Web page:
Don’t blame Qualifying Recognised Overseas Pension Scheme (QROPS) for the financial woes of retirement savers – it’s the way advisers and some providers sell them that lead to problems.
QROPS are like any other regulated financial product.
HM Revenue & Customs (HMRC) in Britain lays down strict rules as a blueprint for how a QROPS should work for an investor.
Every QROPS has to abide by these rules, regardless of the provider and advisor, but with this level playing field comes the tweaking of advice and products to give some schemes an edge over others as a unique selling point.
This is where the problems come.
Pension age test problems
The recent demise of the Australia QROPS market came about like this.
For years, Australia was the world’s leading QROPS centre, with more than 40% of all the pensions registered there in June 2015 – 1653 pensions in total.
But no one seemed to have noticed the rules changes in April 2015 to disallow the transfer of pension relieved contributions in the UK to an offshore pension where someone under the age of 55 years old could withdraw payments.
This was the new pension age test.
Overnight, 1652 QROPS were delisted by HMRC as they breached this rule.
That doesn’t make QROPS a bad pension product, but does pose some questions about how providers interpret the rules and how advisers sell.
55% tax penalties
Australia has strict financial regulation that does not allow offshore, unregulated or unauthorised advisers to discuss pension options with clients.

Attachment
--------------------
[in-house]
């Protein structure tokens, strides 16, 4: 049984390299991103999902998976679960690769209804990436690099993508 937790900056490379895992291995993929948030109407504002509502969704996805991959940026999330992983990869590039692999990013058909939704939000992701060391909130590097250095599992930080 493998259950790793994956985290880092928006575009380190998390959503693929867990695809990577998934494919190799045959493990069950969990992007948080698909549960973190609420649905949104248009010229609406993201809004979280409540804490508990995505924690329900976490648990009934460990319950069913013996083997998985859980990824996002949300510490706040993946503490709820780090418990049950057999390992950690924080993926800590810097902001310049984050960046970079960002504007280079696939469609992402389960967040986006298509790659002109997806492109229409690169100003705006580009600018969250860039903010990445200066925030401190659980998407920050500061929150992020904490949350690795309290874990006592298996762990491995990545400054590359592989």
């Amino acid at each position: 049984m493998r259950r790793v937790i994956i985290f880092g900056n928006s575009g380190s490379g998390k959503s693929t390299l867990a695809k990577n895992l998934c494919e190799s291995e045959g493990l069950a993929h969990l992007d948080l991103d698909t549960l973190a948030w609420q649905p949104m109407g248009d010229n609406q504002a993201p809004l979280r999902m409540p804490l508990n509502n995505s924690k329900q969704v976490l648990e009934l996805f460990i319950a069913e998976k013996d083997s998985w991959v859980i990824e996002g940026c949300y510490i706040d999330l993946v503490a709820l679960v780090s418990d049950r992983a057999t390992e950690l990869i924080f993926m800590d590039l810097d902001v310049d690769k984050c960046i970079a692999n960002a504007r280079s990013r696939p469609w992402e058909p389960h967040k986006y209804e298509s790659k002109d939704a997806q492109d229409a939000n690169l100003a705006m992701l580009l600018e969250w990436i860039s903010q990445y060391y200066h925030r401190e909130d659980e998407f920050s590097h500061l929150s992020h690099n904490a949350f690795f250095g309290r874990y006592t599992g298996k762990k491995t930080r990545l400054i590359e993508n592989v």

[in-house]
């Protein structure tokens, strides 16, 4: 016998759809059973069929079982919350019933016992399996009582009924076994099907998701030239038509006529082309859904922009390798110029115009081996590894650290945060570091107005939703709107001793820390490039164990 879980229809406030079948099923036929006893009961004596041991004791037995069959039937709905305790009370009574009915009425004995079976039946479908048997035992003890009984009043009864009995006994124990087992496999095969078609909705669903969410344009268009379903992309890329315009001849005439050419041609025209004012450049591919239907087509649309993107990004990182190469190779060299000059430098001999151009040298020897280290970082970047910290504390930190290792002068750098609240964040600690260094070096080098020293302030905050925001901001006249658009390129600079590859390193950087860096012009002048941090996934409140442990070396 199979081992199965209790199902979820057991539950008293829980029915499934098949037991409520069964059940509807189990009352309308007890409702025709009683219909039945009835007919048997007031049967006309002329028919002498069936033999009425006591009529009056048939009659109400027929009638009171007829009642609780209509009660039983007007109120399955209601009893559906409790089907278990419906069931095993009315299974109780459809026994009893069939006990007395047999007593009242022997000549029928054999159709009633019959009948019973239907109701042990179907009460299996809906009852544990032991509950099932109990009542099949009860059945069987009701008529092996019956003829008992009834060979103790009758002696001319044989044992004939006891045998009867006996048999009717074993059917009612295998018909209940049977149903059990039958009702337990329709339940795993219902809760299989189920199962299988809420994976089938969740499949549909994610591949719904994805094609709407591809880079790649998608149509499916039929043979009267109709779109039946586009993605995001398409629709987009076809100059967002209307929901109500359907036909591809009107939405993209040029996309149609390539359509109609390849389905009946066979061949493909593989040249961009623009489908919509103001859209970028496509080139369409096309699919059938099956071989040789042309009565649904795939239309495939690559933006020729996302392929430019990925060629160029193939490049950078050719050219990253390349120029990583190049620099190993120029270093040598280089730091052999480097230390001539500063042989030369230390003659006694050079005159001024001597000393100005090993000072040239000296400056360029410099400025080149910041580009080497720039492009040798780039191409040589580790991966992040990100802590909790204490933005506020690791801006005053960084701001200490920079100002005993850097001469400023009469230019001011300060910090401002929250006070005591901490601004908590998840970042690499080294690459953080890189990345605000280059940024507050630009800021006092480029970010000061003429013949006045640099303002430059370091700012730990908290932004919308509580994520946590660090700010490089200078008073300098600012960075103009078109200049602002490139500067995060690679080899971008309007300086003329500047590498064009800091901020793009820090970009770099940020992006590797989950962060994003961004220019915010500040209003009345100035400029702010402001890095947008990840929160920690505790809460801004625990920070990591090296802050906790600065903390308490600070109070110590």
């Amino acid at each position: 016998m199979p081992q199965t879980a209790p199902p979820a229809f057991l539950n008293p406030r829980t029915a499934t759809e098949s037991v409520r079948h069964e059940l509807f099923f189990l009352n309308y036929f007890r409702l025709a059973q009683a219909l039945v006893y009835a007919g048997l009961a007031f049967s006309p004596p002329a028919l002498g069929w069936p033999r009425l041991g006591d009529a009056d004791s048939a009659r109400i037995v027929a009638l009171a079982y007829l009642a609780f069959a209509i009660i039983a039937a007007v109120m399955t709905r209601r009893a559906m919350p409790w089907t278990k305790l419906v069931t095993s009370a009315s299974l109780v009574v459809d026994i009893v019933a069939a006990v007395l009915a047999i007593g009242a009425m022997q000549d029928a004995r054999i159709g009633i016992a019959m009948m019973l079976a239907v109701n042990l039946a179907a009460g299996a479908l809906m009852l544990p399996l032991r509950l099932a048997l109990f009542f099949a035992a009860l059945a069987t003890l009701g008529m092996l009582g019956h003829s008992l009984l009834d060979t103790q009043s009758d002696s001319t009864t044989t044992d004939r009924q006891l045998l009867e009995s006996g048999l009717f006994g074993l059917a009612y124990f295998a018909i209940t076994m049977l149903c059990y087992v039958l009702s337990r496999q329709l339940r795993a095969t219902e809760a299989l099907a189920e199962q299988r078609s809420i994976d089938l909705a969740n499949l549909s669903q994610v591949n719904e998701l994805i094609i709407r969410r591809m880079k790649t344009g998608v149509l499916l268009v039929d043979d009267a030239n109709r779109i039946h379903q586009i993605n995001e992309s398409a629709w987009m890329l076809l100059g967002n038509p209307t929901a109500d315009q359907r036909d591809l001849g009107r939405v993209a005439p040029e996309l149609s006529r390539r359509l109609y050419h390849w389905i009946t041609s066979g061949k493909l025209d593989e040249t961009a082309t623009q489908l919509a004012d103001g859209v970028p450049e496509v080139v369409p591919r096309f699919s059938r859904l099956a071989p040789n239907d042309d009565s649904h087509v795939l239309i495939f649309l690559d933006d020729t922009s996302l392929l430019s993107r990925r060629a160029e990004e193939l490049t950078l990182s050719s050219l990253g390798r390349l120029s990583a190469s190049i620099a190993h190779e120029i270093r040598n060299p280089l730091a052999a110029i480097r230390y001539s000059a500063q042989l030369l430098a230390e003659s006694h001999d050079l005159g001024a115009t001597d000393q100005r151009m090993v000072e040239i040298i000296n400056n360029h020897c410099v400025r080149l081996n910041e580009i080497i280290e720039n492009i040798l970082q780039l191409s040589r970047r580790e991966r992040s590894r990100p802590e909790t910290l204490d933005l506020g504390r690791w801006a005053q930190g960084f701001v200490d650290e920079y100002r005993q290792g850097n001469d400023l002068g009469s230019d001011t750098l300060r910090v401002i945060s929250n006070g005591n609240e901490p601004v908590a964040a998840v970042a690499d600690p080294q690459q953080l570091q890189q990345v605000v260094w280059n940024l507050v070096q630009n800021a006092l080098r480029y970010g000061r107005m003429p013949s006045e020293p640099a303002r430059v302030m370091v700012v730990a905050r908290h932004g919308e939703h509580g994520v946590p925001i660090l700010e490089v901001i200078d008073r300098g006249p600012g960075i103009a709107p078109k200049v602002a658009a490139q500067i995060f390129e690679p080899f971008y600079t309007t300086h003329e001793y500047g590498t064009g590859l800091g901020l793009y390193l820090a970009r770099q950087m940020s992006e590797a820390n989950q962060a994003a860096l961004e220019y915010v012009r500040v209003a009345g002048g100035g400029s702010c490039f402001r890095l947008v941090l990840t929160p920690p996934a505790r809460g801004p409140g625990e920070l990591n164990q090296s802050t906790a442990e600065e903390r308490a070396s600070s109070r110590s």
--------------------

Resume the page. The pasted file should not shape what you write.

If they are regulated and authorised, these advisers should maintain their knowledge and skills with regular training – yet some carried on helping clients switch their money from UK pensions after the pension age test was introduced.
HMRC makes clear to QROPS investors that they are responsible for checking that the scheme they are transferring their UK funds into is obeying the QROPS rules.
This makes consulting a regulated IFA in Australia all the more important as they will have an ombudsman procedure for settling grievances and professional indemnity insurance for paying out compensation if they are found to be giving poor advice.
Anyone transferring UK pension funds to an Australia QROPS since April 6, 2015, has likely fallen foul of the pension age test as superannuation funds can make payments to under 55s.
The penalty of taking unregulated advice is a fine of at least 55% of the value of the funds transferred – plus the cost of taking questionable advice.